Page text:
Metuchen: The Brainy Borough's 'Overnight' Success

Metuchen: The Brainy Borough’s ‘Overnight’ Success

By Jay Muldoon
Metuchen Interim Borough Administrator
Metuchen Downtown Alliance Board Member
Sept. 15, 2017

The fast-moving revitalization of Metuchen that’s been occurring lately makes the so-called Brainy Borough feel like an overnight success story. However, it’s an overnight success that’s been decades in the making. 

About $100 million of commercial investments are being made in Metuchen these days, including 400 new housing units, a new Whole Foods Market, a CVS drug store, and tens of thousands of square feet of additional retail space. The boom is the culmination of years of strategic urban planning that included the adoption of a Complete Streets program, the creation of a Business Improvement District and downtown management organization called the Metuchen Downtown Alliance, and an ongoing dialogue with residents, business owners, and civic organizations in a close-knit community where every voice is valued.

“Downtown is very vibrant right now,” Mayor Peter Cammarano recently told the Home News Tribune. “It’s an exciting time for the borough and everyone wants in.”

The Piazza at Woodmont Metro at Metuchen Station.

The cornerstone of the efforts is a new, award-winning luxury apartment and retail development called Woodmont Metro at Metuchen Station, just across the street from a new Whole Foods slated to open in October.

Other downtown retail and apartment projects are also in the works, and together they’ll create a vibrant new neighborhood called the District. Including both new construction and renovations, the designs for the District feature tasteful and classic building facades using red brick and other traditional materials that augment the historic feel of Metuchen’s downtown. Woodmont Metro was the catalyst that attracted the rest of the investments. The complex is the result of a years-long effort to capitalize on one of Metuchen’s greatest assets: a train station on the Northeast Corridor line that connects commuters directly with New York, Newark, New Brunswick and Trenton, and via PATH with Jersey City.

Woodmont was built on the site of a Metuchen Parking Authority-owned parking lot located adjacent to the train station’s platforms. Woodmont Properties won the contract in 2012 by incorporating the needs of the community in its designs. The project includes a 750-car parking deck operated by Nexus Parking, tucked away behind the retail and residential buildings. Construction of the garage was helped by state and federal stimulus funds.

Thanks to a county open-space grant, the complex also includes a plaza that will serve as a public green for the whole town – perfect for Metuchen’s outdoor farmers’ market, concerts and other special events.  In addition to luxury apartments, a large swimming pool, fitness center, billiards room and other amenities complete a resort-like feel at Woodmont attractive to Millennials and empty-nesters alike.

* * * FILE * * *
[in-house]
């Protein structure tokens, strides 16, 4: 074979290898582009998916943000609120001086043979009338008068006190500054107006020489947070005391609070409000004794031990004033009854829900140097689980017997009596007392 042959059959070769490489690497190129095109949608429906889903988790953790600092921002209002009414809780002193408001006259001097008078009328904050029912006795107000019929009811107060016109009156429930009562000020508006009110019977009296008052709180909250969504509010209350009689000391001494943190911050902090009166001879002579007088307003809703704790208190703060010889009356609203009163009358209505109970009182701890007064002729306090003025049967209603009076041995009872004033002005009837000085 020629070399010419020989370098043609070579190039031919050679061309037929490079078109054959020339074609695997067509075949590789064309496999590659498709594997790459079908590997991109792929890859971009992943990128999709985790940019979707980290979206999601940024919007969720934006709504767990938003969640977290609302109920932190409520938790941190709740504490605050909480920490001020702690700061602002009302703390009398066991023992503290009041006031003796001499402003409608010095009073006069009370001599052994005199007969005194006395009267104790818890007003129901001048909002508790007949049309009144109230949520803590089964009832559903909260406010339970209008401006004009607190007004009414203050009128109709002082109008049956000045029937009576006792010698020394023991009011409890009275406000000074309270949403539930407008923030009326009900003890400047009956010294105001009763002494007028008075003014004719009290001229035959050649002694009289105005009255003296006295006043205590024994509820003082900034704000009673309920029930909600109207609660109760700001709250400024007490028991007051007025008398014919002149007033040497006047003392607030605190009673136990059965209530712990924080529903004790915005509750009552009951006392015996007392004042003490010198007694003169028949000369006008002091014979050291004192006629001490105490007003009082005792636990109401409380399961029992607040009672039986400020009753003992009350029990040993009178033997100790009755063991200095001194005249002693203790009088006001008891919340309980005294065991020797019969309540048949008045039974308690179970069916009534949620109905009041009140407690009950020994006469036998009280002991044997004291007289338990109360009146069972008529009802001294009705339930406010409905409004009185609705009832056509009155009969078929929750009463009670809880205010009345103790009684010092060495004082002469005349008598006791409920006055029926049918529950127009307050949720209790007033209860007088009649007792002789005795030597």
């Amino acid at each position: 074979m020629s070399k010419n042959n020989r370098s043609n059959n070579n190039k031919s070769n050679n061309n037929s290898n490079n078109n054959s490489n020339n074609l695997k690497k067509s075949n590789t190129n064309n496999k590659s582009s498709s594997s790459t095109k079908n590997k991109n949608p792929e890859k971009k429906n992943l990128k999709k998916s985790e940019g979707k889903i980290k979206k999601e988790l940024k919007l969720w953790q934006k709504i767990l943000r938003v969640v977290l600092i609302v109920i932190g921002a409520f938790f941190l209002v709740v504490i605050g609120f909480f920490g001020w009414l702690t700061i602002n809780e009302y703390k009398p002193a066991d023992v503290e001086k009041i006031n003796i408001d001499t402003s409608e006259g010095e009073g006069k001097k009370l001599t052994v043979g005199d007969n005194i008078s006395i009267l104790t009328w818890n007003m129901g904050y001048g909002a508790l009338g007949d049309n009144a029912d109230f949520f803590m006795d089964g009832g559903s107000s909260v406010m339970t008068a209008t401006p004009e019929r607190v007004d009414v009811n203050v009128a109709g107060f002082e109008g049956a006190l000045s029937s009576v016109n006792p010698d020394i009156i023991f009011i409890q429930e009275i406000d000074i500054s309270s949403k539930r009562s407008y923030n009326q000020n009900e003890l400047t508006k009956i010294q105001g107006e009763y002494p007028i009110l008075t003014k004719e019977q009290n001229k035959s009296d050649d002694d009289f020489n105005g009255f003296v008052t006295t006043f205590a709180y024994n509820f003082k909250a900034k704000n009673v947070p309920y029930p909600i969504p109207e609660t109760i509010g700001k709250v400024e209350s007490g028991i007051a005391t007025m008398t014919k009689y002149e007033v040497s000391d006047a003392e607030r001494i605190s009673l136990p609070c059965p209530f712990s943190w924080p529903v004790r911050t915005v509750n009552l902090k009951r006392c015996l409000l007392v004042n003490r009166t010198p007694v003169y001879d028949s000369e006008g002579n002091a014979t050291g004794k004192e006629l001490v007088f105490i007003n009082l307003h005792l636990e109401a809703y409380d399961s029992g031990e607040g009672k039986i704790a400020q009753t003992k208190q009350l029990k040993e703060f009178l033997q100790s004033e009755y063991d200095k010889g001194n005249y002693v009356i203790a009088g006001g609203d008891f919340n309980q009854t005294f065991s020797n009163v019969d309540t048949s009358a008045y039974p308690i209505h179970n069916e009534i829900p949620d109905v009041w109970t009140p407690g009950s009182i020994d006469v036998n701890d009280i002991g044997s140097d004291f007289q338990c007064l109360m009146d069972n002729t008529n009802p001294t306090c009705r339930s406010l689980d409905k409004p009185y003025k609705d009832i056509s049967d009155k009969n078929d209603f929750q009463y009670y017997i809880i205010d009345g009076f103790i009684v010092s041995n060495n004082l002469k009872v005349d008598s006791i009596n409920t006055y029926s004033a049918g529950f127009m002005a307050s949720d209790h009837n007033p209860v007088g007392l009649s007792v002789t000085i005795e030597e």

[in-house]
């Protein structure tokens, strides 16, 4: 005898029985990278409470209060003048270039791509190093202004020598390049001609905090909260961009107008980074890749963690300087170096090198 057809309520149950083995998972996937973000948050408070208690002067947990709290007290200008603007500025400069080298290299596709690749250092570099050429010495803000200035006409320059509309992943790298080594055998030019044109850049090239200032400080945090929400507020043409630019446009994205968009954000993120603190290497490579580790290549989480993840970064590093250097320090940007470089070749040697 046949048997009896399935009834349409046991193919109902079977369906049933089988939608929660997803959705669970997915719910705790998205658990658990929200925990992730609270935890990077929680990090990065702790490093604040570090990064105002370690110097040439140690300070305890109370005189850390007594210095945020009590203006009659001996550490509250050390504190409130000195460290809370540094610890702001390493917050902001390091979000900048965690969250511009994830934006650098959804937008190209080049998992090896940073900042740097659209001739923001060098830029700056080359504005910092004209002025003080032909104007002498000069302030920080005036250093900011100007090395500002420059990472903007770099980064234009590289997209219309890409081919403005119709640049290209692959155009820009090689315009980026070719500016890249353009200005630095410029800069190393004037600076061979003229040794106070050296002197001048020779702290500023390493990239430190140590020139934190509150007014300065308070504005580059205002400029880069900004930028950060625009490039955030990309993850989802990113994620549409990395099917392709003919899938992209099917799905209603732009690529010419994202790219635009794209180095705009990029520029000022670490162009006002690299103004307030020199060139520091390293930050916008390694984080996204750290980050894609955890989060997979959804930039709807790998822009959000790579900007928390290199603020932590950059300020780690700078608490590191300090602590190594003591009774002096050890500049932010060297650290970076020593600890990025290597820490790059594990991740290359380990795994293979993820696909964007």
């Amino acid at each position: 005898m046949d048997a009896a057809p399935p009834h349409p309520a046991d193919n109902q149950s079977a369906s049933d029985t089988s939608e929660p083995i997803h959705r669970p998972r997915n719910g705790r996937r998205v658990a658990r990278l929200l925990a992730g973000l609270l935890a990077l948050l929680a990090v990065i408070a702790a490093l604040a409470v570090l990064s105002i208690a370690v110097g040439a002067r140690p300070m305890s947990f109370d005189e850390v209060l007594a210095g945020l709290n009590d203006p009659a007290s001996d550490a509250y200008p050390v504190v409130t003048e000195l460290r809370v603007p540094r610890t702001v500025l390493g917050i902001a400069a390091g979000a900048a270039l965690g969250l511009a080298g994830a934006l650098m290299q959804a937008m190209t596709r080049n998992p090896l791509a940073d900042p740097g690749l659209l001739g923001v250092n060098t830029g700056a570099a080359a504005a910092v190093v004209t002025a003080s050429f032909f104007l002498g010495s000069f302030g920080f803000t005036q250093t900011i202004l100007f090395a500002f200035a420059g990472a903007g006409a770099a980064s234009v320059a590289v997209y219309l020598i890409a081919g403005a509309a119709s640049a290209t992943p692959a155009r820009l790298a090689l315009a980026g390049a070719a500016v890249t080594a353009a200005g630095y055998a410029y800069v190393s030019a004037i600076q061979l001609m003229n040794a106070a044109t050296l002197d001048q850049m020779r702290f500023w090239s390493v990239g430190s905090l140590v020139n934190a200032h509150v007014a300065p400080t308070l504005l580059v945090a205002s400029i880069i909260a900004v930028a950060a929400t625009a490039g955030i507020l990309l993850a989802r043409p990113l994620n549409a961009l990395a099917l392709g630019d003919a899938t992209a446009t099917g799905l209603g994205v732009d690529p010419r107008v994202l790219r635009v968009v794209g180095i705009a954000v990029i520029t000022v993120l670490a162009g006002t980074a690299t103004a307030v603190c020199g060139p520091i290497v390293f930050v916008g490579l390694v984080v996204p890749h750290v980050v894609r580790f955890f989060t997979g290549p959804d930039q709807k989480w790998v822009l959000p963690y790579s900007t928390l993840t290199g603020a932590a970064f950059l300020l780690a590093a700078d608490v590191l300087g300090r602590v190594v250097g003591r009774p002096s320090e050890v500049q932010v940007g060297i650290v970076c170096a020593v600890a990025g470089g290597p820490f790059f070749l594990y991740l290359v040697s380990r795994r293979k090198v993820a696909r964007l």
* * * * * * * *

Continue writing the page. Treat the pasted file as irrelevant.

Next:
As new residents began to sign apartment leases, about 50 new businesses have opened in Metuchen in the last two years, according to Isaac Kremer, executive director of the Metuchen Downtown Alliance (MDA). Existing businesses are gaining customers and value, too. Several businesses have been sold to new owners who are investing in store renovations and expanding offerings. The MDA is also focused on “knitting together” the new development with the existing businesses on Metuchen’s vibrant Main Street.

In addition to Whole Foods, the influx of new residents has helped attract Leonardo Jewelers, Massage Envy and other service businesses. CVS, Jersey Mike’s subs, and Frutta Bowls will be opening soon in downtown Metuchen.

“Each of those new residents spends about $7,000 downtown,” Kremer says. “We’re looking at as much as a $30 million boost per year — if not greater — to our retail spending downtown.” When exactly did this “overnight success” story start? One could argue it was as far back as the 1980s, when urban designers from Rutgers created a revitalization plan and the borough changed its zoning to keep retail clustered downtown and prevent the “strip-malling” of residential neighborhoods. Remarkably, the borough’s retail is still concentrated downtown, even as strip malls are added – but added in a manner that allows them to fit right into vacant lots in order to maintain the character of the pedestrian-friendly downtown. Of course, local history buffs can argue this overnight success story began a century or two ago, when gorgeous Colonial and Victorian-era homes and storefronts were built.  After all, many of these are still landmarks, lovingly restored and updated by young families and business owners.

So perhaps the key to this overnight success story is the fact that Metuchen has been a success all along, and redevelopment is being accomplished in ways that complement — rather than compete with — its quaint, timeless charm.

There are plenty of lessons for urban planners to take away from Metuchen’s experience. Leverage your municipality’s assets and what’s unique about your town; don’t try to emulate some other town. Honor your town’s traditions and history, but don’t be limited by them.

“In many ways, the development happening in Metuchen now is really just re-completing Metuchen,” says Tyreen Reuter, director of the Metuchen Chamber of Commerce. In addition to the new projects, she says, “We’ve got the footprint of our historic Main Street and a fair number of intact, or salvageable, buildings. Metuchen is now seizing upon the opportunity to re-invigorate its commercial face. We can have a renaissance rather than a replacement.”

The New York Times recently wrote about Metuchen that the town “basks in its exceptionalism.” That’s true now more than ever, as the Brainy Borough enjoys its “overnight success.”